Moab, known in the 1950s as the “Uranium Capital of the World,” is now better known as the home of Arches and Canyonlands National Parks. However, hikers, campers, rock climbers, and mountain bikers who visit Moab ought to be aware of the town’s connections to uranium mining. Every day, 136 containers of radioactive waste are transported alongside the highway that visitors take to get to either park. Furthermore, those who visit Lake Powell or Mead, the Grand Canyon, or any section of the Colorado River south of Moab ought to be aware of the 10.8 million tonnes of radioactive tailings that are being transported to a safer site but currently sit a few hundred feet away from the river.
Outdoor enthusiasts are drawn to Moab because of its location along the Colorado River and its proximity to both Arches and Canyonlands National Park. The federal government has taken an active role in the conservation of land and wildlife in the area, but it has also partnered with entrepreneurs in the private sector who mined for uranium ore, a radioactive mineral that exists in abundance in parts of the southwest. Moab is a town where opposites meet—clean soil meets radioactive dust. The air, while fresh, could be dangerous to visitors who camp or kayak downwind from its massive uranium mill tailings pile.
During the Cold War, the U.S. military encouraged prospectors to search for uranium ore to create stockpiles of atomic and hydrogen bombs to defend against the Soviets. In 1952, thirty-two-year-old prospector Charles Steen discovered the country’s largest uranium deposit in Moab. Ore was extracted at the Mi Vida Mine and processed at the nearby Uranium Reduction Company. After it was processed, the hazardous waste was deposited in an unlined pond adjacent to the Colorado River. In 1962, Steen sold the processing company, which continued as the Atlas Uranium Mill. In 1984, the mill was permanently closed and the pond was covered. However, given the site’s proximity to the Colorado, pollutants from the waste began to leech into the river—one of America’s most important rivers, which is a source of drinking water for more than 40 million people and flows through Las Vegas’s Lake Mead.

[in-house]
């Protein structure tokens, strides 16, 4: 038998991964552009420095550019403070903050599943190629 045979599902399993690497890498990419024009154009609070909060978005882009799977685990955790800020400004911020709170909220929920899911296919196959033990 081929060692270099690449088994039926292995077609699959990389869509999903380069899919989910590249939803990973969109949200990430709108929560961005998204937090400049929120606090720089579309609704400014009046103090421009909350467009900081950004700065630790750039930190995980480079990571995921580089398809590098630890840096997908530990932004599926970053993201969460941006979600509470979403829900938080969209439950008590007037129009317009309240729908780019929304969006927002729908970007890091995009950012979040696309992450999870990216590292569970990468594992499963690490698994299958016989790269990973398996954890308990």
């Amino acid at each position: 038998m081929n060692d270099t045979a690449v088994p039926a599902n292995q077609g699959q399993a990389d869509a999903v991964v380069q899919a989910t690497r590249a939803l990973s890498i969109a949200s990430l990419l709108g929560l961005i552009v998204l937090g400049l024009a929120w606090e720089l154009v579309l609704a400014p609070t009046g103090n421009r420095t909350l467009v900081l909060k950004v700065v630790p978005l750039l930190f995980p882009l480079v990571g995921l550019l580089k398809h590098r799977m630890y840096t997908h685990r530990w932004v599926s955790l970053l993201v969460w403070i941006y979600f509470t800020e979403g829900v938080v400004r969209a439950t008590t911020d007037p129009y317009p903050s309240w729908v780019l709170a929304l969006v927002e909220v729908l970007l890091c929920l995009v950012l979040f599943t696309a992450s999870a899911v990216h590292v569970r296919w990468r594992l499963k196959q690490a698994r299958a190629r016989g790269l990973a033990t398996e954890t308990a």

In 2001, management of the site was transferred to the U.S. Department of Energy. In 2005, it announced that 10.8 million tonnes of the radioactive tailings would be moved from along the Colorado River, mostly by rail, and buried in a lined hole in Crescent Junction, twenty-eight miles north of Moab. The first relocation occurred in 2008 and might take more than twenty years to complete. Although a radiological survey has verified that the containers have no radioactive material on the outside, Dr. Gene Cole, a retired BYU professor and an environmental health specialist, has argued that it is impossible to completely prevent harmful tailings from spreading along the route, which passes alongside and under U.S. Route 191. Inconveniently, this state highway is the one that most drivers take when visiting Arches and Canyonlands National Parks, as well as iconic Monument Valley. In July 2014, the 7 millionth ton of tailing was placed in the Crescent Junction holding cell, where it should be secured. Nevertheless, who really knows how much radioactive dust blows off along the way?